Santa Clara County: Use of tear gas, pepper spray on mentally ill inmates raises concerns

Santa Clara County: Use of tear gas, pepper spray on mentally ill inmates raises concerns

A new report condoning the use of tear gas and pepper spray in Santa Clara County jails is raising concerns among criminal justice reform advocates who argue the county’s correctional officers shouldn’t be using chemical agents on mentally ill inmates.

“This population of folks should not be in a county jail,” Silicon Valley DeBug community organizer Jose Valle said. “We should not be incarcerating mental illness. For the amount of money that’s being invested in military chemical weapons such as tear gas or tasers or anything of the like, that money could be reinvested into actual non-carceral treatment for these folks.”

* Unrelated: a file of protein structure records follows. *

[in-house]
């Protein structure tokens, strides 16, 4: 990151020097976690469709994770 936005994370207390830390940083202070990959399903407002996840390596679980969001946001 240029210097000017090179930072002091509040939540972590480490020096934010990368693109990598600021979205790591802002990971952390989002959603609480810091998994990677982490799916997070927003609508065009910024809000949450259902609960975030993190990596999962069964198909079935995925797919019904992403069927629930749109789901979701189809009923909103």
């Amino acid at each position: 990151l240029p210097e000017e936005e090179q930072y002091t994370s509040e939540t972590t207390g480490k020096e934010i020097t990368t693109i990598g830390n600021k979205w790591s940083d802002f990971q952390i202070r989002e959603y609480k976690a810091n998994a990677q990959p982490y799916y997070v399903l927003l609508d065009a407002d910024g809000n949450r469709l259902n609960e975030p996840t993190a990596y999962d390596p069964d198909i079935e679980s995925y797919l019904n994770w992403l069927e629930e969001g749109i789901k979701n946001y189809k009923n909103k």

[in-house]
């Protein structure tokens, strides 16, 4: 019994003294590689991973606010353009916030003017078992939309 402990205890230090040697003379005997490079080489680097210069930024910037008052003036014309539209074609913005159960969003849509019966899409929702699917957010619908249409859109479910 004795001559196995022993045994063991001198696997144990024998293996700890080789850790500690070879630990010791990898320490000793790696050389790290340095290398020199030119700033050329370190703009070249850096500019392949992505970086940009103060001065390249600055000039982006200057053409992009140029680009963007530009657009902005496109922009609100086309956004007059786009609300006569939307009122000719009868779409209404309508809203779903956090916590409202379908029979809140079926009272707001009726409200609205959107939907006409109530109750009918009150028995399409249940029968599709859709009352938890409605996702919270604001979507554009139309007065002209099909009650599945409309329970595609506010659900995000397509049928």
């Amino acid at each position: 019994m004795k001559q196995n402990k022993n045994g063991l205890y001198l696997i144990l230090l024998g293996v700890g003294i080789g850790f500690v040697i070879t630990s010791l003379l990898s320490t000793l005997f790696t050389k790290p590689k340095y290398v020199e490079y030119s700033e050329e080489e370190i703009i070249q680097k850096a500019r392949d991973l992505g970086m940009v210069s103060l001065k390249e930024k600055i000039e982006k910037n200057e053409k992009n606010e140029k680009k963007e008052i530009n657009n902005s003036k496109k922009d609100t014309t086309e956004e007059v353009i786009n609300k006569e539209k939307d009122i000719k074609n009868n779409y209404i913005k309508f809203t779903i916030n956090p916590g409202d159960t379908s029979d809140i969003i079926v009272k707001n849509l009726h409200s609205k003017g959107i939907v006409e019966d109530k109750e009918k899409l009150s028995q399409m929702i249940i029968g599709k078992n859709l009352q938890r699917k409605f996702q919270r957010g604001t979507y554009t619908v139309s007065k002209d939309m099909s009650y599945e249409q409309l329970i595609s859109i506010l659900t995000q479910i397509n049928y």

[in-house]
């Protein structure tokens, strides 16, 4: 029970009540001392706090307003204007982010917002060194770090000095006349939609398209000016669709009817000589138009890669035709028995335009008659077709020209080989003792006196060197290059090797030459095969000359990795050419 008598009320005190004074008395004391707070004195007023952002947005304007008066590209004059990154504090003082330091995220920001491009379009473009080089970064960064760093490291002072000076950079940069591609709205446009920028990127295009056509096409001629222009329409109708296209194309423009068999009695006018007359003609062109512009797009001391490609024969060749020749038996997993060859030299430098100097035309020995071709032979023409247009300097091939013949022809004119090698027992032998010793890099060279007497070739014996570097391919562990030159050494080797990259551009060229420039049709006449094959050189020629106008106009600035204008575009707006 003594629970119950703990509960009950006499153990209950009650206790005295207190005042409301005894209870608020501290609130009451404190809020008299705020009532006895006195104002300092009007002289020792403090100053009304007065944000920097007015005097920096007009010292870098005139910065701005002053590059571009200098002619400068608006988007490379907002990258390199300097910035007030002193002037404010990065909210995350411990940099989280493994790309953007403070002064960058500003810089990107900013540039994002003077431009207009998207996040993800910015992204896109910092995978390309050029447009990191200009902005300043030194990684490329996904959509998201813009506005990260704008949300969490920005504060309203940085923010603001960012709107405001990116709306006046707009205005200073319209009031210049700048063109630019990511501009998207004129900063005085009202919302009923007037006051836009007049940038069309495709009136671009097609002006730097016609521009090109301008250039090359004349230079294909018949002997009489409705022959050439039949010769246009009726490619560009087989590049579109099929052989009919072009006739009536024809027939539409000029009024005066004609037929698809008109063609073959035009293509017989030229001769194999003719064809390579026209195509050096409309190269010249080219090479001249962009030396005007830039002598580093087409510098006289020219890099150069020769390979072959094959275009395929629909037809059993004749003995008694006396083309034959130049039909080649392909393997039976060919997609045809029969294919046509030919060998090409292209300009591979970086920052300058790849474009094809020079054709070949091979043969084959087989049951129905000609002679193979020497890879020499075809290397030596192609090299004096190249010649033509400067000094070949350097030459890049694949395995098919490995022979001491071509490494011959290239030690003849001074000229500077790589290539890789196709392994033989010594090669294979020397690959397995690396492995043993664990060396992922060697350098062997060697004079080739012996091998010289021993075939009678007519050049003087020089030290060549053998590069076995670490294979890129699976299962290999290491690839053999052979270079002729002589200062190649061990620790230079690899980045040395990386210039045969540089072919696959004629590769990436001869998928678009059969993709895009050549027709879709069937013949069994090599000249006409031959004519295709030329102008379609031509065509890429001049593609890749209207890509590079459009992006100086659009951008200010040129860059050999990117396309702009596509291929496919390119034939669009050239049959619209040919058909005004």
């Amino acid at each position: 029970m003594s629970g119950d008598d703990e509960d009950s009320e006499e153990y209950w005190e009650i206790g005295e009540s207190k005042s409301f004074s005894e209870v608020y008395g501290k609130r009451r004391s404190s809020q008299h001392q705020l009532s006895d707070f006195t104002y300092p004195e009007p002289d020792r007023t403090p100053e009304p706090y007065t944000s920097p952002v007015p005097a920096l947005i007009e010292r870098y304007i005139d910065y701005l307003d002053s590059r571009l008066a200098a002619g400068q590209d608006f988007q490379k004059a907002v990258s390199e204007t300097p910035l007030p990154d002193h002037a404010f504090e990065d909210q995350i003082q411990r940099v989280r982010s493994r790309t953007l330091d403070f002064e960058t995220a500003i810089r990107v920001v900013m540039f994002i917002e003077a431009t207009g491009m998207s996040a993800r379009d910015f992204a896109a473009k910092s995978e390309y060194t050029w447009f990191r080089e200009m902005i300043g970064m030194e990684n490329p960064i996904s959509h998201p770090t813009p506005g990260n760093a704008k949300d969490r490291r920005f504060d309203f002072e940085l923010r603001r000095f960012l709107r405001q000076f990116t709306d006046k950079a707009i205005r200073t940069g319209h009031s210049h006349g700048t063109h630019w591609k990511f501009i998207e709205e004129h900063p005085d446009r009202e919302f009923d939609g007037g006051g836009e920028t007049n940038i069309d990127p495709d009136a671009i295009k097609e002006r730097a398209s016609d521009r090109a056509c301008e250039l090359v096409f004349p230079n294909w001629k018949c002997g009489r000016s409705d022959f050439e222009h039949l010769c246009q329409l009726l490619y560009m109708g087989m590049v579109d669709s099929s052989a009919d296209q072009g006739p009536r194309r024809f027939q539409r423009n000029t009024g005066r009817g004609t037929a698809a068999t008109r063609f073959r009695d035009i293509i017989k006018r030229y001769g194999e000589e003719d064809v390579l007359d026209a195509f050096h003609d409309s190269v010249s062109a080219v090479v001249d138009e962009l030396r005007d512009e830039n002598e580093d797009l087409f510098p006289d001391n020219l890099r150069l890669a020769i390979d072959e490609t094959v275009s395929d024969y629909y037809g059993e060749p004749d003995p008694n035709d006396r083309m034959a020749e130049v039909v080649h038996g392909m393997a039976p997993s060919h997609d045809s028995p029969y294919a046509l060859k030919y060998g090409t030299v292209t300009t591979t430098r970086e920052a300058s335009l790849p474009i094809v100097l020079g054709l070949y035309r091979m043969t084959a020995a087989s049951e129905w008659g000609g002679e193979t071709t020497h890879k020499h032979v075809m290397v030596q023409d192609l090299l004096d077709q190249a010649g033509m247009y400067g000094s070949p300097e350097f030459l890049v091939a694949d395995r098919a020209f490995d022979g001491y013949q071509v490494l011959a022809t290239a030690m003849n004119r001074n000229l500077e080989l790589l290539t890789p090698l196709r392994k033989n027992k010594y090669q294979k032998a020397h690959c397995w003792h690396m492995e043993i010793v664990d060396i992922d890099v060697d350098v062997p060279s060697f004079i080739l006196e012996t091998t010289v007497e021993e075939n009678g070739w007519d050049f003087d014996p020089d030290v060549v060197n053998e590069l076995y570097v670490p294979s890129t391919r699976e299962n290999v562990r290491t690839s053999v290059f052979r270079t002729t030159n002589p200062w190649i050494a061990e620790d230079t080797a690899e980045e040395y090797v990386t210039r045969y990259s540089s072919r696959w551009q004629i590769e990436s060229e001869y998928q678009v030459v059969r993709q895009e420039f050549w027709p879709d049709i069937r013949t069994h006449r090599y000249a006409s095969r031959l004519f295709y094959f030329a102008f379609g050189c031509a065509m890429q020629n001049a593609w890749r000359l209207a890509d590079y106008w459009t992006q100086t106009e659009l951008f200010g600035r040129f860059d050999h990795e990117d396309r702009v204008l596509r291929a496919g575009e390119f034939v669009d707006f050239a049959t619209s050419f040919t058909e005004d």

The report was commissioned earlier this year by the Board of Supervisors who asked the county’s office of correction and law enforcement monitoring to assess the use of tear gas and pepper spray in the jail and determine whether other alternatives could be used to gain inmate compliance and if current policies could be improved.

The county uses two different types of chemical agents in the jails: ClearOut, which is essentially tear gas, and OC Spray, or pepper spray. According to the Sherriff’s Office, ClearOut is the preferred method for removing inmates from their cells because it doesn’t saturate the cell or inmate and is less likely to cross-contaminate an area.